Let me add that NATO’s commitment to stand by Afghanistan is rock solid; but NATO expects that the Afghan authorities continue their efforts to live up to the commitments to reform that they have undertaken.

Q: Do you think NUG and IEC could conduct elections this year? Do you agree with the idea of parliamentary and presidential election being held simultaneously in 2019?

Setting election dates is theresponsibility of Afghanistan’s election management bodies. The holding of timely and credible parliamentary and presidential elections in 2018 and 2019 is importantfor Afghan democracy and stability.

It will also inform the international community’s positioning towards the Afghan government. The government has committed itself to credible, inclusive and transparent elections in various multilateral documents, including the 2016 NATO Warsaw Declaration.

NATO is supporting the Afghan institutions in election preparations as part of the international community’s comprehensive approach.

Q: On the issue of Balkh, what is your advice to President Ghani and former governor on how to solve the problem? How does your office see Noor -- as a former governor or a current governor?

A: It would be inappropriate for me to comment on the domestic political matters of the sovereign nation of Afghanistan. However, I feelconfident that all parties involved are working towards a fast and peaceful solution in accordance with Afghan law.

Over the past 16 years, I have seen that Afghan political leaders have wisely managed to find proper solutions for much more complicated scenarios.

Q: After recent deadly attacks in Kabul, the US president ruled out talk with Taliban. Is this NATO’s stance as well?

A: President Trump had spoken in the aftermath of these horrendous deadly attacks here in Kabul, and I very much share his sentiments. He gave an understandable response to a barbaric act of cruelty. The Taliban must stop their brutal attacks. For far too long, they have inflicted misery on the Afghan people. However, our efforts towards peace continue.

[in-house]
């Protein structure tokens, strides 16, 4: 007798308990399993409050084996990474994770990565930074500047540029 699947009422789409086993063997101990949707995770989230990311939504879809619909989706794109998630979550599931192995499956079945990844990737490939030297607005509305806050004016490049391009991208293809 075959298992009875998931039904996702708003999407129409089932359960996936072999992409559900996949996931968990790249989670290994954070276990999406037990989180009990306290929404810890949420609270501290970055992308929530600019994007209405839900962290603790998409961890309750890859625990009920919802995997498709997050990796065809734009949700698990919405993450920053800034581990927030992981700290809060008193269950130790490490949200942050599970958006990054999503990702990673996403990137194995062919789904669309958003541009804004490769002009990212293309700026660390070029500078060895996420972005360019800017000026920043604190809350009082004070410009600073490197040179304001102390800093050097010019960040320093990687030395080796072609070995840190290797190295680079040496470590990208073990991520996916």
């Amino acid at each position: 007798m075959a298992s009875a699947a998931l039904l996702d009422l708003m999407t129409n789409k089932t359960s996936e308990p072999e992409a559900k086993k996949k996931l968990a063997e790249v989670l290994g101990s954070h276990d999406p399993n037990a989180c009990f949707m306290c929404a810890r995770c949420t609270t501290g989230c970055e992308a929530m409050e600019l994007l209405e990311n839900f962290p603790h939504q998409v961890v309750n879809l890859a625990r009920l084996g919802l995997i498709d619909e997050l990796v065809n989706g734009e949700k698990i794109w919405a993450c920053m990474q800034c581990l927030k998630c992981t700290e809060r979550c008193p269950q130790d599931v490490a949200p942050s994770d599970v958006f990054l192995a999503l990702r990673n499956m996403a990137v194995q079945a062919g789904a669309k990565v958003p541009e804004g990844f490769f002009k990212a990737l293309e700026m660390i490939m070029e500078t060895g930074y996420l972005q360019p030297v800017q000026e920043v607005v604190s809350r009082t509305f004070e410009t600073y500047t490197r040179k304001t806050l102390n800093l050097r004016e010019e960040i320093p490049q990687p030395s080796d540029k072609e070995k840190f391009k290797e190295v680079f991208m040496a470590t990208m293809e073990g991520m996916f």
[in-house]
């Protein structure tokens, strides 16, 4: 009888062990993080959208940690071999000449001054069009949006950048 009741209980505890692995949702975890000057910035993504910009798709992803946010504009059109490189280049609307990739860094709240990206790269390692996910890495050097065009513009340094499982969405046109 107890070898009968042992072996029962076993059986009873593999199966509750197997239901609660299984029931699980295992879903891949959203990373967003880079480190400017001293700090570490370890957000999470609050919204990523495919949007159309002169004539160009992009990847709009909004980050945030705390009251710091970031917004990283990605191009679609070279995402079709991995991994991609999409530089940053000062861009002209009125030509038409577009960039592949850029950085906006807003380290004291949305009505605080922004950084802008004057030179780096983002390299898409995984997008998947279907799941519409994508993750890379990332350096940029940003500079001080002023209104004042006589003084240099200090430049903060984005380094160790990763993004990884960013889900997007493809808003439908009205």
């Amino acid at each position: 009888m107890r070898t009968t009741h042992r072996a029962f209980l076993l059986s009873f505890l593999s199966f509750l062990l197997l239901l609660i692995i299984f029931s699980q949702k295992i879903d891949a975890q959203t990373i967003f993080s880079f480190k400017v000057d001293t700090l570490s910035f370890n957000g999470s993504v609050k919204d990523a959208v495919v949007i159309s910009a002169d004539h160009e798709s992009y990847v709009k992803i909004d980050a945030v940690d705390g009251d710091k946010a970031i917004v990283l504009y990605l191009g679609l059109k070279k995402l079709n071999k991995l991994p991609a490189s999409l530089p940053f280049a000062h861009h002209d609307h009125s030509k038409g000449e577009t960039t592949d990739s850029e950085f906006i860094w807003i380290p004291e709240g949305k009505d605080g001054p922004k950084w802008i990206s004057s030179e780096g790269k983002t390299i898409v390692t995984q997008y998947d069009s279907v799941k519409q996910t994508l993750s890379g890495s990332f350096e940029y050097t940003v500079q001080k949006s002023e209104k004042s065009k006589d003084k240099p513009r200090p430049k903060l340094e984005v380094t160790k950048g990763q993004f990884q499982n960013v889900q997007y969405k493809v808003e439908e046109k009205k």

US Principal Deputy Assistant Secretary for South and Central AsiaAmbassador Alice Wells, recently reaffirmed that the door for peace talks remains open to the Taliban.

President Ghani has made a courageous offer to the Taliban at the Kabul Peace Process, offering the Taliban a dignified way out of a life of violence and towards becoming a legitimate part of Afghan society, through peace talks without preconditions.

Today, Afghanistan has a historical opportunity to achievepeace. It is now up to the Taliban to respond. It is for them, ultimately, to make peace achievable in Afghanistan.

NATO Allies and partners have always been clear that the solution to the conflict in Afghanistan can only be a political solution,but strong Afghan security forces are needed to be able to create the conditions for such a political solution.

The Taliban must understand that they cannot win on the battlefield; they have to come to the negotiating table and hold talks with the Afghan government.

We, NATO, continue to support an Afghan-led and Afghan-owned peace process and continue to backall efforts carried out within that framework. So we are encouraging the Afghan government to maintain its focus on and momentum towards peace.

Q: What do you think about 2018 on terms of security in Afghanistan?

A: Undoubtedly, 2018 will again be another challenging year. We have witnessed horrible attacks in January. However, those attacks do not mean the Taliban are winning.